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When George W. Bush addressed the Boy Scout jamboree in 2005, he gave the Scouts two pieces of advice: Listen to your mother, and remember to be true to your beliefs. Fifty-five years earlier, another president, Dwight Eisenhower, used the jamboree to talk about the rights and responsibilities of citizenship: "True patriotism places the public good above individual advantage. It is not tainted by false pride in might, in size, in overwhelming power."

Donald Trump chose to stand in front of thousands of Scouts and talk about "the hottest people" at a New York party, the fake-news media, the size of his electoral college win and how he might fire the secretary of health and human services, Tom Price, who just happened to be on stage with him. "Who the hell wants to speak about politics when I'm in front of the Boy Scouts?" he asked, before doing exactly that. Certainly not the previous seven presidents who'd spoken at jamborees. But then, Mr. Trump is never one to honour the rules of presidential precedent, or, for that matter, civilized discourse.

During the speech he also relived the 2016 election campaign to a group of children too young to vote, and who are likely more interested in the Avengers than D.C. vengeance. The fact that Mr. Trump's reference to "his opponent" brought a chorus of boos from the audience should raise chills in anyone listening. Scouts, always be prepared for misogyny! This is not normal. You may have heard that phrase before. America's intellectuals have numbed their fingers typing, "this is not normal." Those keys are worn out on their laptops. Yet humans are infinitely adaptable. What seemed beyond the pale even a few months ago is now worth little more than a sigh.

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Still, the backlash against Mr. Trump's weird, vindictive and alarming speech was swift. Former Scouts decried the politicization of an organization that is supposed to be apolitical. The speech "enraged many parents and former Scouts," The New York Times reported, and in response the organization repeated its position that it is "wholly non-partisan."

The message is clear: Don't mess with the Boy Scouts. When Mr. Trump sullied the reputation of one of the United States' most beloved institutions, it was as if he'd drawn horns on Teddy Roosevelt's head on Mount Rushmore, or blown his nose on Superman's cape.

What if this incident is his kryptonite? How odd would it be if speaking to Boy Scouts as if they were attending Dean Martin's roast at a Las Vegas hotel turns out to be the bridge too far of Mr. Trump's presidency? That would be very odd. It was no surprise to any voter that Mr. Trump was neither a literal nor figurative Boy Scout. He embodies none of the characteristics of the young men who are meant to be trustworthy, loyal, helpful, friendly, courteous, kind, obedient, cheerful, thrifty, brave, clean and reverent. I suppose you could make an argument for cleanliness, if not of the ethical variety.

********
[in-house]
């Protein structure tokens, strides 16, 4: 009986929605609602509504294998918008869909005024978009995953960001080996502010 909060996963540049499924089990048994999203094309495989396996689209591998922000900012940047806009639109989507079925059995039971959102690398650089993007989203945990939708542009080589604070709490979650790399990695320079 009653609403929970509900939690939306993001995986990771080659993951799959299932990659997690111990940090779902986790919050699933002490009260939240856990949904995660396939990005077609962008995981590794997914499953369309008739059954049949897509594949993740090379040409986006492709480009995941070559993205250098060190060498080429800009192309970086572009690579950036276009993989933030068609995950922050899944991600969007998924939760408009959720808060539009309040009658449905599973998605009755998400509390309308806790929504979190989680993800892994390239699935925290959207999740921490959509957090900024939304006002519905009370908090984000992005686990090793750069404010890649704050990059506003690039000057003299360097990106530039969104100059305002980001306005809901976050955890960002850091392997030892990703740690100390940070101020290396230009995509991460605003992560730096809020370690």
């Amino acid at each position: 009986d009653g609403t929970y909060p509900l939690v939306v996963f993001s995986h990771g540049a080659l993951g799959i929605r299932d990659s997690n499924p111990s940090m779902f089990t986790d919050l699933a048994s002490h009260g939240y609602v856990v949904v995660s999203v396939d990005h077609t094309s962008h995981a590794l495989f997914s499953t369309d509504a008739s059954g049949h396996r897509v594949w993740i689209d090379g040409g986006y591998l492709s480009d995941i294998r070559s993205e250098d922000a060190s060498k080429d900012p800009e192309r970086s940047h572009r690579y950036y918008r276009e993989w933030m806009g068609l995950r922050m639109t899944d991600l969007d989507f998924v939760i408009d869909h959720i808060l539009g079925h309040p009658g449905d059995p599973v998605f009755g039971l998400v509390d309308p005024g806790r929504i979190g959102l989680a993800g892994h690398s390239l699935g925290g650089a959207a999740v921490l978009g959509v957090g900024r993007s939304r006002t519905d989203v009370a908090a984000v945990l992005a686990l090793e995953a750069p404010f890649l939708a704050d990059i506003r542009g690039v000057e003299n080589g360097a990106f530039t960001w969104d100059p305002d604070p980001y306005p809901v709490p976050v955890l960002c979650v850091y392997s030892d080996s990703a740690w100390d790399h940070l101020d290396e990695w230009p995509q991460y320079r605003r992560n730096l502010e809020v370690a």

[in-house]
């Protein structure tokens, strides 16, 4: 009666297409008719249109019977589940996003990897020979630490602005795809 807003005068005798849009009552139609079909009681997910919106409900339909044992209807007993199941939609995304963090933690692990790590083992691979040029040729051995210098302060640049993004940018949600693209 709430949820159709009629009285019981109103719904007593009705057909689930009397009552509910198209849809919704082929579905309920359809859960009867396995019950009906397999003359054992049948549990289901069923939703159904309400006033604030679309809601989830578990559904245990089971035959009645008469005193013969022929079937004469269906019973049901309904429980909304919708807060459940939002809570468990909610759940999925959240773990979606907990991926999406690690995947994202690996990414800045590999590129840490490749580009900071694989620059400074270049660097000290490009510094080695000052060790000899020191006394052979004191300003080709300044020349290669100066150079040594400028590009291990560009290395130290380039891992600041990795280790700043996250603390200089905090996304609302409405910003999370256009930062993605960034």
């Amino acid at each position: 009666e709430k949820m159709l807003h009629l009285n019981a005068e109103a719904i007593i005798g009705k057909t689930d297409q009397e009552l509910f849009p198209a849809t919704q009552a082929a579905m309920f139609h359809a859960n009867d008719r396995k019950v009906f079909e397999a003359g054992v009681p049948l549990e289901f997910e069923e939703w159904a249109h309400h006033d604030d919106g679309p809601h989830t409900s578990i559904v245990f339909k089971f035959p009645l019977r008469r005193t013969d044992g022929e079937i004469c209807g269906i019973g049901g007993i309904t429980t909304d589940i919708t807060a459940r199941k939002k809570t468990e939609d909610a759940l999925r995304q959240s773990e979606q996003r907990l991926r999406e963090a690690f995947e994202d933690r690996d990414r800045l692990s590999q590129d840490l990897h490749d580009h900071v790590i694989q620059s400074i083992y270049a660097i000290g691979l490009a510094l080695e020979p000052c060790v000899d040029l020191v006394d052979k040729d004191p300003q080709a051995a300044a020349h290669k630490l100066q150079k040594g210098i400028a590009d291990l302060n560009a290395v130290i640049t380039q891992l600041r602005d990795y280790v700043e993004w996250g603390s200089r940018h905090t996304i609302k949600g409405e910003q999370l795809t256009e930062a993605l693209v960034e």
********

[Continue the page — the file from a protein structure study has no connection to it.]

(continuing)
Speaking of which, Walter Shaub, head of the Office of Government Ethics, resigned from his post last month after repeated clashes with the White House. He told CNN, "We are in a state of crisis right now. I'm very concerned about the risk to the integrity of government." Many of those ethical concerns revolved around the President, and his failure to divest from his business interests, to disclose his financial records and his insistence on continually promoting his family's real estate holdings, in contraventions of all norms. (On America's birthday, July 4, The Washington Post totted up the number of visits the President had made to Trump Organization properties: He made 49 such trips in the first 166 days of his presidency.)

So there's the conflict-of-interest business. There's the possible-Russian-collusion business. There's the taking-health-care-away-from-millions-of-people business. There's the voter-suppression-under-the-guise-of-pretending-to-look-at-voter-fraud business. That's not to mention accusing the country's intelligence services of engaging in a malicious witch hunt, and accusing the former president of participating in illegal wiretapping.

In short, making a few inappropriate remarks to a bunch of Boy Scouts is hardly the worst thing Mr. Trump has done. It might not even make the top 100. It's barely shocking – until, that is, you watch the video of the remarks and listen to the audience. They applaud. They laugh. They chant "USA! USA!" They boo the mention of Hillary Clinton, the country's former secretary of state. That audience was entertained.

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